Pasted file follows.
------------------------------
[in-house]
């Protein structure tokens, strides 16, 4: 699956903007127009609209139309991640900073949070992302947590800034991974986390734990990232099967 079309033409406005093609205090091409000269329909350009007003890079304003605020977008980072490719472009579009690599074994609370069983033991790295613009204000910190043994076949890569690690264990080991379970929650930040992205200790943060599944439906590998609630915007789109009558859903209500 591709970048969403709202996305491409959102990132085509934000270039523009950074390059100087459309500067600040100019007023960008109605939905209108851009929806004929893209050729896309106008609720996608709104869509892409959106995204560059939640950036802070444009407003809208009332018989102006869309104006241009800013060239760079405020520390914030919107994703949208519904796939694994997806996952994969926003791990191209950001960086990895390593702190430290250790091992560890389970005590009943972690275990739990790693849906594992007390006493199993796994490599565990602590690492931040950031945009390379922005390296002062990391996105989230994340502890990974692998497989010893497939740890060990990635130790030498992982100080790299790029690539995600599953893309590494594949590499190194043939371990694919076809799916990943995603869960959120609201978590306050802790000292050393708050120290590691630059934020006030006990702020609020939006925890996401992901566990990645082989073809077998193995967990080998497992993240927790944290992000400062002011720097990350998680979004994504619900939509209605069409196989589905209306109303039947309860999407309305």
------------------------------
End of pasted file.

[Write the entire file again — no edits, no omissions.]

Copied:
[in-house]
């Protein structure tokens, strides 16, 4: 699956903007127009609209139309991640900073949070992302947590800034991974986390734990990232099967 079309033409406005093609205090091409000269329909350009007003890079304003605020977008980072490719472009579009690599074994609370069983033991790295613009204000910190043994076949890569690690264990080991379970929650930040992205200790943060599944439906590998609630915007789109009558859903209500 591709970048969403709202996305491409959102990132085509934000270039523009950074390059100087459309500067600040100019007023960008109605939905209108851009929806004929893209050729896309106008609720996608709104869509892409959106995204560059939640950036802070444009407003809208009332018989102006869309104006241009800013060239760079405020520390914030919107994703949208519904796939694994997806996952994969926003791990191209950001960086990895390593702190430290250790091992560890389970005590009943972690275990739990790693849906594992007390006493199993796994490599565990602590690492931040950031945009390379922005390296002062990391996105989230994340502890990974692998497989010893497939740890060990990635130790030498992982100080790299790029690539995600599953893309590494594949590499190194043939371990694919076809799916990943995603869960959120609201978590306050802790000292050393708050120290590691630059934020006030006990702020609020939006925890996401992901566990990645082989073809077998193995967990080998497992993240927790944290992000400062002011720097990350998680979004994504619900939509209605069409196989589905209306109303039947309860999407309305």